No amount of spin can get over the fact that the centre-right campaign to control the Auckland Council has been a shambles.

Art this stage there are two credible centre-right candidates standing for Mayor; two separate centre right organisations are standing candidates, and some centre right candidates are standing as individuals.

Hardly the kind of cohesive block which influential National Party figures like Michelle Boag and Sue Wood and Ministers like Nicky Kaye and Paul Goldsmith last year were saying would meld the centre right into a cohesive, disciplined caucus on the Council.

Caught in the middle of all this is Mayoral candidate, Victoria Crone.

Though she is not running under the Boag/Kay Auckland Future banner, she is aligned with them.

She is new to politics, and she brings with her an impressive business CV as the former managing director of Xero, but whether she has the arm-twisting skills that the Mayor is going to need to straighten out the disunited Council is not so clear.

But at least she has a unique take on Auckland’s future.

In fact, what she does bring to the Mayoral race is an ability to think outside – sometimes, well outside — the square.

She demonstrated this with her first foray into politics when she was part of Labour’s Commission on the Future of Work and addressed its annual conference last year with a suggestion that smart watches would make it possible for managers to continually monitor their staff’s heart rates and so on while they worked.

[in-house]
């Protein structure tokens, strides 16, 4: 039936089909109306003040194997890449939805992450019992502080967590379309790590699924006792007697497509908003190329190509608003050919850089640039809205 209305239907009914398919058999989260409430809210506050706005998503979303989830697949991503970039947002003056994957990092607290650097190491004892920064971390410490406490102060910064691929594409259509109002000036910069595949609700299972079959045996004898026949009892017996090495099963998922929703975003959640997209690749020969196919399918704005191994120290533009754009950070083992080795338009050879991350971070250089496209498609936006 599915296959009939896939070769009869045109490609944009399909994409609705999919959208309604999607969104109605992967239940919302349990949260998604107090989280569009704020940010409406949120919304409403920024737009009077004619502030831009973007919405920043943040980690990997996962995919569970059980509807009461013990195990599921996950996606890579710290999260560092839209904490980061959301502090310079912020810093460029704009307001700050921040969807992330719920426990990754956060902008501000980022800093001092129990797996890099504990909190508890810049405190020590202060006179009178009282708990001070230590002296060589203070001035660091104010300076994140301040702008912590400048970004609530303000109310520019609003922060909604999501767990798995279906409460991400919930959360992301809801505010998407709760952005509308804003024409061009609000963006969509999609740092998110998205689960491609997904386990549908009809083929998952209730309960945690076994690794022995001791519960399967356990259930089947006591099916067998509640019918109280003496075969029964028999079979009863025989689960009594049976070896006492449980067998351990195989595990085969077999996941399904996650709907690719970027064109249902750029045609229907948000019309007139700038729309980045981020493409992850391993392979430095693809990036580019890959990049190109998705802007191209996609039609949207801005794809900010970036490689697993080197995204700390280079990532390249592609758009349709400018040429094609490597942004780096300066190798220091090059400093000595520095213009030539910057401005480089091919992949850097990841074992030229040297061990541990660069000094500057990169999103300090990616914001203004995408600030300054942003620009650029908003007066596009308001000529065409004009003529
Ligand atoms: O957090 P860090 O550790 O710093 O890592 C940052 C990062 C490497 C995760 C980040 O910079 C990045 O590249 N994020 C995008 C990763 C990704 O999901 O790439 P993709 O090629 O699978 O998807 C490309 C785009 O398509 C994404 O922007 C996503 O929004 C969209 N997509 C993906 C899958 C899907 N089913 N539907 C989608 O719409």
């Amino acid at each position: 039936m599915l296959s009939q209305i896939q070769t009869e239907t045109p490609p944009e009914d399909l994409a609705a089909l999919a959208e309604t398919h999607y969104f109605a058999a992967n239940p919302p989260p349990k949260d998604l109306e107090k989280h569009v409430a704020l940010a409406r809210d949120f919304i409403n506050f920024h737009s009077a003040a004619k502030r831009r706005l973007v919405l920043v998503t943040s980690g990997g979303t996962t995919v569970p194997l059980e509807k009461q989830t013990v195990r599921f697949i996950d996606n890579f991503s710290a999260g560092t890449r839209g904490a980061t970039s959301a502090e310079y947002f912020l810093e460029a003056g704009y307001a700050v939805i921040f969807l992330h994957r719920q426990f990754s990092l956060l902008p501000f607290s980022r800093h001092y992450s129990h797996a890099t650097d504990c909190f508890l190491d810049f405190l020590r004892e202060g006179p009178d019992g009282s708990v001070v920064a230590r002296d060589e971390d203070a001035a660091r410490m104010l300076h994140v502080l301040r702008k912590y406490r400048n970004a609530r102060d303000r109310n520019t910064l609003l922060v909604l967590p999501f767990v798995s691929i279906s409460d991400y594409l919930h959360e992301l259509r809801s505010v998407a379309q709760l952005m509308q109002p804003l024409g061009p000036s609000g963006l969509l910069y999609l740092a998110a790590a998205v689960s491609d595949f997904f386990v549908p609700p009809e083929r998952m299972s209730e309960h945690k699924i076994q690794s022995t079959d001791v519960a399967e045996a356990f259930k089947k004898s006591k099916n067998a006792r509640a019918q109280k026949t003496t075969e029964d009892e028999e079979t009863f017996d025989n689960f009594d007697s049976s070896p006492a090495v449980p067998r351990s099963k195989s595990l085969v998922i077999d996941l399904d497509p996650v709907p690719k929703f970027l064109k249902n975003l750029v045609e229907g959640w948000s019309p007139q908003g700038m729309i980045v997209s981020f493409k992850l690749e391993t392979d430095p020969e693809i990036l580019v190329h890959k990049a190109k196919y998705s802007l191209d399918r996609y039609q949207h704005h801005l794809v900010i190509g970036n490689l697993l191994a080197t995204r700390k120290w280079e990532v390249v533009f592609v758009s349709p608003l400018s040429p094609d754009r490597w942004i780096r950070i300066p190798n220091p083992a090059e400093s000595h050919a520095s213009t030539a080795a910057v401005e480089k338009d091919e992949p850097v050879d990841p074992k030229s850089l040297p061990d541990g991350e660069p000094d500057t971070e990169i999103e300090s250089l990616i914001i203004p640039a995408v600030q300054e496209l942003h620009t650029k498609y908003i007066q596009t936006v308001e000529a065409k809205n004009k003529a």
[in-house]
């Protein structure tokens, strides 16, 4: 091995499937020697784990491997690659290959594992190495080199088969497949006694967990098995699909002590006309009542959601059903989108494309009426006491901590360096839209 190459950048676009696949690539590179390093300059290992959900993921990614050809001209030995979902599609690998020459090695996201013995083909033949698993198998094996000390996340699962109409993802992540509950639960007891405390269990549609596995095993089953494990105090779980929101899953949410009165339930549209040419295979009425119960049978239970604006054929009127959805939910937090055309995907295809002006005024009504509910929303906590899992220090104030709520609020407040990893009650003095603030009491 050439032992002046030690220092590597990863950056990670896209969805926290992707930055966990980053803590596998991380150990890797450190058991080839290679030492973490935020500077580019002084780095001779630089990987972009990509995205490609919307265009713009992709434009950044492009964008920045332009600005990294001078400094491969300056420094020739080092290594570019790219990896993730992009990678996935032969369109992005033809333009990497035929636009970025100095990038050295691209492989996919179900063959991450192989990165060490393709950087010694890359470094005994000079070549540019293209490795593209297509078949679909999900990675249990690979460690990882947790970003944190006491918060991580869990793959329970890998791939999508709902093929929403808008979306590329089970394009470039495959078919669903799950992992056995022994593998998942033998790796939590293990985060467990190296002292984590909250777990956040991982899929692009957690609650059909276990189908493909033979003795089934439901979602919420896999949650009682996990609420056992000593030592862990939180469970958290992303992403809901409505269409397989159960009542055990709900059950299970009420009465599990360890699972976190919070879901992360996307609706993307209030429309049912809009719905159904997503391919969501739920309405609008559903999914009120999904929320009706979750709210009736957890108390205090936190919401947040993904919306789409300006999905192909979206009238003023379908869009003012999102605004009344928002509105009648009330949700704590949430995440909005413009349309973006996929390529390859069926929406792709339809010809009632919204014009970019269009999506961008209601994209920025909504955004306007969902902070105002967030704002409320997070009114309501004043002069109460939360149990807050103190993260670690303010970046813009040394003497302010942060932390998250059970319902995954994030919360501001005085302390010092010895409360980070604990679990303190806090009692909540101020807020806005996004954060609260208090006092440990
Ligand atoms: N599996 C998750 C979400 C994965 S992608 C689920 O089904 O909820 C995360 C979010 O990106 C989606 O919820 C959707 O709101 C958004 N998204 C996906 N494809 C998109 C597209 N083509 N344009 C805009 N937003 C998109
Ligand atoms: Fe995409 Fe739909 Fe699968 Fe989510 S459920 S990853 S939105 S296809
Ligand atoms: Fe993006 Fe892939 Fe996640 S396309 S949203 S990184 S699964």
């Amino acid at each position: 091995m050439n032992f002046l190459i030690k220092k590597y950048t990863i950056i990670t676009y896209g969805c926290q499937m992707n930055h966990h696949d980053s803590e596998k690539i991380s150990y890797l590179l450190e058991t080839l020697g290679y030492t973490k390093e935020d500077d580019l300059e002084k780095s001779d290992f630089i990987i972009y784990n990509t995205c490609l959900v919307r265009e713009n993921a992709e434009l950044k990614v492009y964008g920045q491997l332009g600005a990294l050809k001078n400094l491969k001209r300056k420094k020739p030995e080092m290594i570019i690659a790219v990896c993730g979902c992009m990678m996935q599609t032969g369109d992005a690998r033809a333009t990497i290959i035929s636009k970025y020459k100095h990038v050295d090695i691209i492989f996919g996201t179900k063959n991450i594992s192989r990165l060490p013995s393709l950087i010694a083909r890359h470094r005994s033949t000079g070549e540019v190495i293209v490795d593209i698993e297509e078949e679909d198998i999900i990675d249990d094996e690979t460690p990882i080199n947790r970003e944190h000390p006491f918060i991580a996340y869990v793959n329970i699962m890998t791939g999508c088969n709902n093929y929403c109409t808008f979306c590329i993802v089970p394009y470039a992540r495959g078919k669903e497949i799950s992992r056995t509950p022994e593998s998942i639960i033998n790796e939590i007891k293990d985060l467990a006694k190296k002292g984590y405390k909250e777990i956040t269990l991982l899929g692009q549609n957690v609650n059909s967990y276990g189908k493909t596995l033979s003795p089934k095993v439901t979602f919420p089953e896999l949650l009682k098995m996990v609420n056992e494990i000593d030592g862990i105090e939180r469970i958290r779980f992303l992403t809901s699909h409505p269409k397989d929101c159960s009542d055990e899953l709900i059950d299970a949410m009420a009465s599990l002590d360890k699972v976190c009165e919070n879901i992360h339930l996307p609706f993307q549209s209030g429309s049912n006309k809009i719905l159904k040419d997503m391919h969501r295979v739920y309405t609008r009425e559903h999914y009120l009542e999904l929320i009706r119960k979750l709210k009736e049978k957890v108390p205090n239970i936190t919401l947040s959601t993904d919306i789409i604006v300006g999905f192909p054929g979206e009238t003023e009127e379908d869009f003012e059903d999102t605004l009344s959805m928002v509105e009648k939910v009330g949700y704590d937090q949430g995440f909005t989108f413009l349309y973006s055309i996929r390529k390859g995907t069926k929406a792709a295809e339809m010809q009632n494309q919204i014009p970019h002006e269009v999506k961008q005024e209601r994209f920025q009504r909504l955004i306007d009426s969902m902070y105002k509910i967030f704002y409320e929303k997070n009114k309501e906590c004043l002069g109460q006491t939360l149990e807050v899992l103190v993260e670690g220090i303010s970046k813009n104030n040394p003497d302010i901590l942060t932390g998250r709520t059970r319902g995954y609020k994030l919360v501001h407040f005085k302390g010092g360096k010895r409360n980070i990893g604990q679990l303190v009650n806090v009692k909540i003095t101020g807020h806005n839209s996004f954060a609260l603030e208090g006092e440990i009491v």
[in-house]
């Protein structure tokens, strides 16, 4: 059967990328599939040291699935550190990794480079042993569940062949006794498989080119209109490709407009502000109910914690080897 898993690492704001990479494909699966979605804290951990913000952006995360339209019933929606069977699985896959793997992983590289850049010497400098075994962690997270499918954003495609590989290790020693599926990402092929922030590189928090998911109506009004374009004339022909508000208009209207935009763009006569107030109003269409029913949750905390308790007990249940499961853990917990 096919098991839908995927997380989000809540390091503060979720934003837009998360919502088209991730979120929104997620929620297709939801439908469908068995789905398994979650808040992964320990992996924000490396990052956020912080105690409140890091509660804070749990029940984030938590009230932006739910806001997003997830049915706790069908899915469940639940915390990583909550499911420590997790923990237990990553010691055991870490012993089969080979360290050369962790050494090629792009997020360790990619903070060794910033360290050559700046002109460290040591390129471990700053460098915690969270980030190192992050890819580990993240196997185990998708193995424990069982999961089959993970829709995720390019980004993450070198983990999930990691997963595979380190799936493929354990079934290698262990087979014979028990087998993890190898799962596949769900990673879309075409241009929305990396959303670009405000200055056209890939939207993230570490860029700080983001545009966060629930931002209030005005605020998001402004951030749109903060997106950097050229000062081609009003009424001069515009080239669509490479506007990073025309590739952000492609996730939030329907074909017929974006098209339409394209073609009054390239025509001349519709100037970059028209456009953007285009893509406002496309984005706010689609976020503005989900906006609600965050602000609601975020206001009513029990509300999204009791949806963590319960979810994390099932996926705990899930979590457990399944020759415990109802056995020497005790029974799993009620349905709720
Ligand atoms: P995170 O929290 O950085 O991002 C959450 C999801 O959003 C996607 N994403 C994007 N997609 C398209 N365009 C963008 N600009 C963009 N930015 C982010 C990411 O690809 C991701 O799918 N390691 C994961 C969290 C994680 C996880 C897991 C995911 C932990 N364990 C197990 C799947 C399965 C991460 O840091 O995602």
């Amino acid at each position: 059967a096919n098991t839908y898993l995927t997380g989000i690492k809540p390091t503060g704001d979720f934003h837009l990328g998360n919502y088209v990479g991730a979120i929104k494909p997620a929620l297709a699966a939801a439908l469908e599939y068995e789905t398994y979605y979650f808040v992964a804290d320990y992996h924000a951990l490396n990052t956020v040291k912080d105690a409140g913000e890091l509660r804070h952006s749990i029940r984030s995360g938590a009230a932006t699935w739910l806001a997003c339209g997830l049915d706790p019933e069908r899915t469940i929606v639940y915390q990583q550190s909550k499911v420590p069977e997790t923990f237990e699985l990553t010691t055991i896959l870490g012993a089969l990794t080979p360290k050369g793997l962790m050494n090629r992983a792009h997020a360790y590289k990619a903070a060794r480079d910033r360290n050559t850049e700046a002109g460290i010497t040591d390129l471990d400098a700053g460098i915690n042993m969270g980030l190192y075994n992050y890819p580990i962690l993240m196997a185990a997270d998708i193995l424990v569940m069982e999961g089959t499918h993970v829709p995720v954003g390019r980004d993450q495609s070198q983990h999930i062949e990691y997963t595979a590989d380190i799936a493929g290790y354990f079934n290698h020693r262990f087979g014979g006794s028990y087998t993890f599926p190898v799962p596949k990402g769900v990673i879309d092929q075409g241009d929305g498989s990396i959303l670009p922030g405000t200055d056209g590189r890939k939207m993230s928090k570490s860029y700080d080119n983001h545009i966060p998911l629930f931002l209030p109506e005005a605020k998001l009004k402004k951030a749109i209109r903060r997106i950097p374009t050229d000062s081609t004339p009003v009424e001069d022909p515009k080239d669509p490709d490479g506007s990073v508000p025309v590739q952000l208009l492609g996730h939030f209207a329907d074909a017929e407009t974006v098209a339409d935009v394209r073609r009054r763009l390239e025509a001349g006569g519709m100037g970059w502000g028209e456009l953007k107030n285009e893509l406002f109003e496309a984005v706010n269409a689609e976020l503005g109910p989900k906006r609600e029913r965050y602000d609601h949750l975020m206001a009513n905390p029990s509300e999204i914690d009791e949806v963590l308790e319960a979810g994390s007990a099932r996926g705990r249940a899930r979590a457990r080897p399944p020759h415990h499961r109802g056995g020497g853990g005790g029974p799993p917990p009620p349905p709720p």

Now she’s looking at Auckland’s biggest issue, its clogged roads and again she’s reaching out for technology to solve the problem.


“How do we look to the future? How do we get people remote working,” she asks.

And then answers “So just get them off the roads for one or two days a week – and other countries are very good at that compared to our remote working statistics — and then the next one is driverless vehciles.

“How do we look at driverless mini buses.

“In the next 20 years or so most of us will be in driverless cars. It will be quite a different set up to what we are doing now.”

Apart from this futurology she also ticks off the priority list for Auckland road construction and wants to see practical improvements like more parking at train stations and a closer relationship between what Auckland Transport does and what the Council wants it to do.

Her big campaign push though is to hold Auckland rates.

That, after all, is the core reason for the attempt to establish a centre-right block on the Council.

She wants to cap rates increases at two per cent.

“That’s only a reduction of revenue of $50 – $100 million over three years and I feel very comfortable that we can find that level of saving in terms of inefficient spending.”

She gives as examples the costs associated with the new Council building or the duplication by ATEED of many Government services.

But her’s is not a radical programme – rather a detailed line by line management of the Budget.

And she’s proposing to apply that same level of scrutiny to the Council Controlled Organisations like Auckland Transport and Watercare.

“That’s where the Councillors do have a fair amount of power because we set the funding,” she told POLITIK.

“By doing things like capping staff number and being more rigorous around funding, we will force the Council Controlled Organisations (CCOs) to think more carefully about what they are doing.”